Belfast Telegraph

Four-fifths of Celtic Connections' events were sell-outs

Four-fifths of the events held as part of this year's Celtic Connections music festival were sell-outs.

Organisers revealed the figure as the 2017 event at venues throughout Glasgow draws to a close.

Over the course of the 18-day festival, 2,375 musicians from 50 countries performed 800 hours of music, bosses said.

Events including concerts, ceilidhs, talks, workshops, free events and late-night sessions were held across 26 stages.

Around 80% of the ticketed events, 176 out of 222, sold out during the festival.

Organisers said they included A Night For Angus, Martha Wainwright, Duncan Chisholm: The Gathering, and Karine Polwart's Wind Resistance.

Overall, the festival welcomed more than 110,000 attendances.

Donald Shaw, artistic director of Celtic Connections, said the last 18 days have been "exhilarating and unforgettable".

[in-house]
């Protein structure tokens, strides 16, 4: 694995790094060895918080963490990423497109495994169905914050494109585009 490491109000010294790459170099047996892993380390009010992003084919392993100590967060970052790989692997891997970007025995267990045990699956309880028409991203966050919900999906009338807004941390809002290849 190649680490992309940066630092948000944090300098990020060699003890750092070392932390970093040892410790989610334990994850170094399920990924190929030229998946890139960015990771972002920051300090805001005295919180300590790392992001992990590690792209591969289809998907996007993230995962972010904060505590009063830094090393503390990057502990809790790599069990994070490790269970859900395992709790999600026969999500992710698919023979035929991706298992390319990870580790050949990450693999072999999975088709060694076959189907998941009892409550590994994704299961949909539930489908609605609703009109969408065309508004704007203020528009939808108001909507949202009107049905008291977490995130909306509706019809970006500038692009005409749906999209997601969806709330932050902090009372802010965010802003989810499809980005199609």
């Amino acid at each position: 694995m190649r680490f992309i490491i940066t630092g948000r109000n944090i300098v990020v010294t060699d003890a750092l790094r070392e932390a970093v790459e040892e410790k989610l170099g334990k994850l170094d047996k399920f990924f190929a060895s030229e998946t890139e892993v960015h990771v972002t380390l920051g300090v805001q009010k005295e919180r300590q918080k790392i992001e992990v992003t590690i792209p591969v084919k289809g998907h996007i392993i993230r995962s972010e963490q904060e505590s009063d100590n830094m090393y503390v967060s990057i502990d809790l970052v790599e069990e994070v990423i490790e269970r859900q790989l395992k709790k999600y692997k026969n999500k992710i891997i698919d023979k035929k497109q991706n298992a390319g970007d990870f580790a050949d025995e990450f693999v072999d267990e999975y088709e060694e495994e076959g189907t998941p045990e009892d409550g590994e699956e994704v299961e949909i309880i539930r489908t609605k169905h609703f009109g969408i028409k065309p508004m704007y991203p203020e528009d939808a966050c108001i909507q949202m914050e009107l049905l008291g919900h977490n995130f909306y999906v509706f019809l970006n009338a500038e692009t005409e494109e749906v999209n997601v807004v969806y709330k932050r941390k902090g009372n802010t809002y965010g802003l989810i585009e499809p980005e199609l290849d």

He said: "One of the many true joys of Celtic Connections is that within our tradition of Celtic music and international collaborations, we do not think about creative boundaries.

"Instead, we present on our stages some of the most brilliant musicians working today and explore the richness and diversity of the music we are celebrating.

"The journey we have been on through Celtic Connections 2017 has shown the power of live music to connect with individual lives and to resonate with the wider world in which we all live, and we are already looking forward to presenting Celtic Connections in 2018, in what is going to be a very special 25th anniversary year."

The festival is supported by Glasgow City Council and Creative Scotland, and delivered by Glasgow Life.

Councillor Archie Graham, chairman of Glasgow Life, said: "Celtic Connections is about celebrating our traditions, about building new international links and, through the education programme, helping to ensure that our Celtic musical heritage thrives long into the future, lighting up every month of the year for many generations to come."


From Belfast Telegraph